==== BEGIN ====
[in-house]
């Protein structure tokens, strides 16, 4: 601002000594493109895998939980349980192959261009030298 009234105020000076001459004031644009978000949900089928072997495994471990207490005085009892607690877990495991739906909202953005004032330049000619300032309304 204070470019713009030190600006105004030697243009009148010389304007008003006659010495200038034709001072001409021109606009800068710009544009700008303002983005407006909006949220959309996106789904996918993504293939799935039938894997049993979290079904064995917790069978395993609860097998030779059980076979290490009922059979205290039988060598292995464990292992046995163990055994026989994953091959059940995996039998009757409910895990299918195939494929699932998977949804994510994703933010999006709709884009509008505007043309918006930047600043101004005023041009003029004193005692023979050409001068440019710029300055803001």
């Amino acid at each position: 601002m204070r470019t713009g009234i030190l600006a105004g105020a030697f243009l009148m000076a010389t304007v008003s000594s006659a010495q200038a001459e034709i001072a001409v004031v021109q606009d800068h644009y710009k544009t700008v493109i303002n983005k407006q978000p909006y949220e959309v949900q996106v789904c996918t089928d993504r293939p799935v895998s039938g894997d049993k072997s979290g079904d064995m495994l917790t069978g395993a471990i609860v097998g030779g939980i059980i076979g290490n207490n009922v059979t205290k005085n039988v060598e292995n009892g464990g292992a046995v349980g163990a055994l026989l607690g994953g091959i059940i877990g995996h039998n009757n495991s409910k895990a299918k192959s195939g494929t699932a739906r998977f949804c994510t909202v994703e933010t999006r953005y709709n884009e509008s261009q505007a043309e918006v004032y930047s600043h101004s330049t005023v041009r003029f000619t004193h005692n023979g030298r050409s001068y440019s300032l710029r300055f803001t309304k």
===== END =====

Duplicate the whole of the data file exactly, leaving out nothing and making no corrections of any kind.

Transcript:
[in-house]
């Protein structure tokens, strides 16, 4: 601002000594493109895998939980349980192959261009030298 009234105020000076001459004031644009978000949900089928072997495994471990207490005085009892607690877990495991739906909202953005004032330049000619300032309304 204070470019713009030190600006105004030697243009009148010389304007008003006659010495200038034709001072001409021109606009800068710009544009700008303002983005407006909006949220959309996106789904996918993504293939799935039938894997049993979290079904064995917790069978395993609860097998030779059980076979290490009922059979205290039988060598292995464990292992046995163990055994026989994953091959059940995996039998009757409910895990299918195939494929699932998977949804994510994703933010999006709709884009509008505007043309918006930047600043101004005023041009003029004193005692023979050409001068440019710029300055803001």
């Amino acid at each position: 601002m204070r470019t713009g009234i030190l600006a105004g105020a030697f243009l009148m000076a010389t304007v008003s000594s006659a010495q200038a001459e034709i001072a001409v004031v021109q606009d800068h644009y710009k544009t700008v493109i303002n983005k407006q978000p909006y949220e959309v949900q996106v789904c996918t089928d993504r293939p799935v895998s039938g894997d049993k072997s979290g079904d064995m495994l917790t069978g395993a471990i609860v097998g030779g939980i059980i076979g290490n207490n009922v059979t205290k005085n039988v060598e292995n009892g464990g292992a046995v349980g163990a055994l026989l607690g994953g091959i059940i877990g995996h039998n009757n495991s409910k895990a299918k192959s195939g494929t699932a739906r998977f949804c994510t909202v994703e933010t999006r953005y709709n884009e509008s261009q505007a043309e918006v004032y930047s600043h101004s330049t005023v041009r003029f000619t004193h005692n023979g030298r050409s001068y440019s300032l710029r300055f803001t309304k």